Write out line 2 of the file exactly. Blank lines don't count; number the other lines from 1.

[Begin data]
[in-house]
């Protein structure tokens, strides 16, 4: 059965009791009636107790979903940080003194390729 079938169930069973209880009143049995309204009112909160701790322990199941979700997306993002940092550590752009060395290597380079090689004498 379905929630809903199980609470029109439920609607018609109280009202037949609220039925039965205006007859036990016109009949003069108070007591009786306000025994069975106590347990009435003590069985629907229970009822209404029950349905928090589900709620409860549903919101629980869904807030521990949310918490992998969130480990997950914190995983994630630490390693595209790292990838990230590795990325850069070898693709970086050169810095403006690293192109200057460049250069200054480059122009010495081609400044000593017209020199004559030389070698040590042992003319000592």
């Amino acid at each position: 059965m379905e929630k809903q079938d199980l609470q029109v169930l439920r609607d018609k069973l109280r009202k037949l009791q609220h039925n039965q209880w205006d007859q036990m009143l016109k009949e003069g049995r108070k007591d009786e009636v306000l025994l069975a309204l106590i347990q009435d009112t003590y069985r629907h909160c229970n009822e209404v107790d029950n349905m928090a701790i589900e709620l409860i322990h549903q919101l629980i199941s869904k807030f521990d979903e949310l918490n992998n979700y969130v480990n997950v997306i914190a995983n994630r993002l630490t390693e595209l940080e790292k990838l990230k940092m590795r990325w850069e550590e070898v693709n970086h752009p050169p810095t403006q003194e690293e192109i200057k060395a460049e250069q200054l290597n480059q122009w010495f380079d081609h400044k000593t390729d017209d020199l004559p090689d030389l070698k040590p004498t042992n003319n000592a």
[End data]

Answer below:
């Protein structure tokens, strides 16, 4: 059965009791009636107790979903940080003194390729 079938169930069973209880009143049995309204009112909160701790322990199941979700997306993002940092550590752009060395290597380079090689004498 379905929630809903199980609470029109439920609607018609109280009202037949609220039925039965205006007859036990016109009949003069108070007591009786306000025994069975106590347990009435003590069985629907229970009822209404029950349905928090589900709620409860549903919101629980869904807030521990949310918490992998969130480990997950914190995983994630630490390693595209790292990838990230590795990325850069070898693709970086050169810095403006690293192109200057460049250069200054480059122009010495081609400044000593017209020199004559030389070698040590042992003319000592």